About Yijun Ge
Yijun Ge was born in Xiang Yang, in the province of Hubei, China. She received her Bachelor’s from Hubei Institute of Fine Art. During that time, she taught art workshops for oil painting, charcoal drawing and printmaking, and assisted instructors at Hubei Institute of Fine Art University.
Yijun received her MFA in painting from the Academy of Art University, San Francisco, California. Her work included multiple galleries across the U.S. Also, her works has been featured in art magazines in 2021, and won the first place award during art competition. Currently, she is teaching workshops at the International Art Museum of American in San Francisco.
Tell us about your work?
Yin and Yang is the basis of my visual language, representing passion and calmness. The contrast creates balance and tension, often represented through warm and cool colors. High color contrast is intriguing and is visually more pleasing than low contrast. Dreams are the inspiration for my art. The elements that show up in my dreams such as spiders, sailboats, cats, and dragons help to create a painting’s theme. They are a unique symbolic language representing larger concepts.
I begin by sketching and move on to under-painting, and at that point I am open to new ideas jumping into my mind. The process always leads to new explorations and discoveries. I explore different substrate including wood panels and canvas. Oil paint is my medium of choice, allowing flexibility and depth of color. I fill in under-paintings with big brushes, and then refine it by adding multiple layers of paint. If I stare at the piece for 20 minutes without wanting to clarify anything, then I know it’s done.
What’s your creative process like?
The reason I create art is that I am a dreamer, and sometimes my dreams are strange. For example, I dreamed about Spider, Dragon and Sail boat. I didn’t know what it meant until I found the book: “The Interpretation Of Dreams” written by Sigmund Freud. Those symbolic languages could potentially mean fear, possibility and new beginning. He believes that dreams happen for a reason and do not just occur randomly. All these dreams come from our unconscious mind, and it is like a deep well, full of memories and feelings. These memories and feelings have been stored there from the moment of our birth, but our conscious mind has forgotten them. We do not suspect that they are there until some unhappy or unusual experience causes us to dream our dreams. So the mysterious nature of dreams sparked my curiosity to create my art. Creating a dream like wonderland becomes my interests.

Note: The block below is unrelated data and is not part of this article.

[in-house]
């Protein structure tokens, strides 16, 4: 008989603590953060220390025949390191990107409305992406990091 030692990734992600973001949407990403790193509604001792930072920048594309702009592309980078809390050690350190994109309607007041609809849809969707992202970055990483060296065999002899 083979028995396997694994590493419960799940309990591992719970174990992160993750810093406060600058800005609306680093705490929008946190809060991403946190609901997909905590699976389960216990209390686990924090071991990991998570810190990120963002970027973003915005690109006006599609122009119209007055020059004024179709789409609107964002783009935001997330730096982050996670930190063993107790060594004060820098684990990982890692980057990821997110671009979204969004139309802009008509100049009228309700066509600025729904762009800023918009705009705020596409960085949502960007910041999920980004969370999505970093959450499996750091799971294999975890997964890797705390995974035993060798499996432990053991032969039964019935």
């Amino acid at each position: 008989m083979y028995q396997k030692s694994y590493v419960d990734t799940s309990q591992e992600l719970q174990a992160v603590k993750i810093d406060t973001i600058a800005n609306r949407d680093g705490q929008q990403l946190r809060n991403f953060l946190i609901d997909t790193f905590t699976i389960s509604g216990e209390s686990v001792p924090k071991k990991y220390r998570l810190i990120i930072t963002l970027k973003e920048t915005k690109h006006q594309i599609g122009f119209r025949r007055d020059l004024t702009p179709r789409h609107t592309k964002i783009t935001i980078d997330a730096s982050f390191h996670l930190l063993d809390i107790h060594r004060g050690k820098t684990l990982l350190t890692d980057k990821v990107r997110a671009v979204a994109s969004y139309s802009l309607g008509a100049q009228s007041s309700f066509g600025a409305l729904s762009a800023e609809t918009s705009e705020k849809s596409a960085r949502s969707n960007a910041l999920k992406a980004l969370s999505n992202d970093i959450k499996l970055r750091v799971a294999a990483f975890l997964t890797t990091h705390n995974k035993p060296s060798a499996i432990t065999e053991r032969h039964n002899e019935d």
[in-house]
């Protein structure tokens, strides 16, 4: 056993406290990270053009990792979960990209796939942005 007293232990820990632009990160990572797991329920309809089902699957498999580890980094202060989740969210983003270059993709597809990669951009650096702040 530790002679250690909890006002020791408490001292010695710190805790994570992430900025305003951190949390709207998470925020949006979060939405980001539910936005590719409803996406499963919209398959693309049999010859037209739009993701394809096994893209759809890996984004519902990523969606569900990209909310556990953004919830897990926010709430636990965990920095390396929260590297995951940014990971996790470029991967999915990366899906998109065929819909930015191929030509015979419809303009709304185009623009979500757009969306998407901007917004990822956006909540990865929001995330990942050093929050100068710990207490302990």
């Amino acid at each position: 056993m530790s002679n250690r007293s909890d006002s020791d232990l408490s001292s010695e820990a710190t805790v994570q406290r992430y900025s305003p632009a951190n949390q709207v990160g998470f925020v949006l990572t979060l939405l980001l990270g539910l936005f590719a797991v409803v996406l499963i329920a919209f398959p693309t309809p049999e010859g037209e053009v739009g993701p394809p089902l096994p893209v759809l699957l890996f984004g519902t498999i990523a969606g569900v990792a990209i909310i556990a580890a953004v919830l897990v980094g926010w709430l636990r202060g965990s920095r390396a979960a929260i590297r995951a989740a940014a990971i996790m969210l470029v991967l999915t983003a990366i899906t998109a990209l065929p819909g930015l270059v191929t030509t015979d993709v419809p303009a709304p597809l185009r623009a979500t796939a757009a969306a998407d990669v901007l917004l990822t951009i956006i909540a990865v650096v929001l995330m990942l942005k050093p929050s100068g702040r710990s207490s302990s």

My reference originally comes from the Internet which I purchased. Gathering some photos are similar to the dream world, I composed them together in a scene as my art. Several steps to complete: First, draw some sketches to see which one has the best composition and color scheme. Then, write some notes about why it works and why it doesn’t. Second, applying one coat of gesso onto the wooden panel, and after it drys completely, I will do it again repeatedly until the wooden panel is covered with at least five layers. I use sand paper to smooth it out before I paint. Third, rulers are a useful tool when helping me to draw accurately. Lastly, I use pencil to mark and to finish the contour, and then blocking certain areas to separate the value. I paint things just how they appear on the surface and at the mean time, I would depict subjective emotions, showing the inner reality as it’s interpreted. The image itself might be distorted or exaggerated in some way and the expression overrides the objective representation. I use bold colors to convey emotion and feeling such as the clouds in the painting for instance, which appear brighter and more saturated than they really are.
Whats the recent work on your #Heartlist?
Daniel Sprick is a contemporary Realist painter. But from I viewed his work, some of his painting has a sense of surreal feeling. He produces meticulously executed portraits and figurative compositions whose muted palettes and sense of stillness encourage slow contemplation. His paintings feature a range of subjects, from still-life of flowers and unlikely assortments of objects, to interiors and urban and pastoral scenes. What he influence me most was his dedication to his art because his extremely realistic paintings are fantastic, I barely can move my eyes from it, even this could tell from what I posted three of his surreal painting. He is a big drive for me to create my surrealism as real as possible. When I create the last piece “guardian”, I try my best to make my focal point realistically, so I can call it a surrealism.
Joel real set off to create new realities that are beyond the real and hence surreal. He seeks complete creative freedom. An uncanny effect of his work is from the juxtaposition of a realistic painting style with unconventional, and unrealistic, subject matters, such as the animal skull (or human skull painted by Daniel Sprick). So when I generated my ideas, I paint with a horse with wings ( Pegasus), which is not common in our real world. He motived me to Exploring and excavating the depths of the human subconscious mind, because the surrealist artist is the explorer to reveal to the world, another state of being. Revealing another level of the human psyche, and trying to elaborate from the depth of the human psyche.
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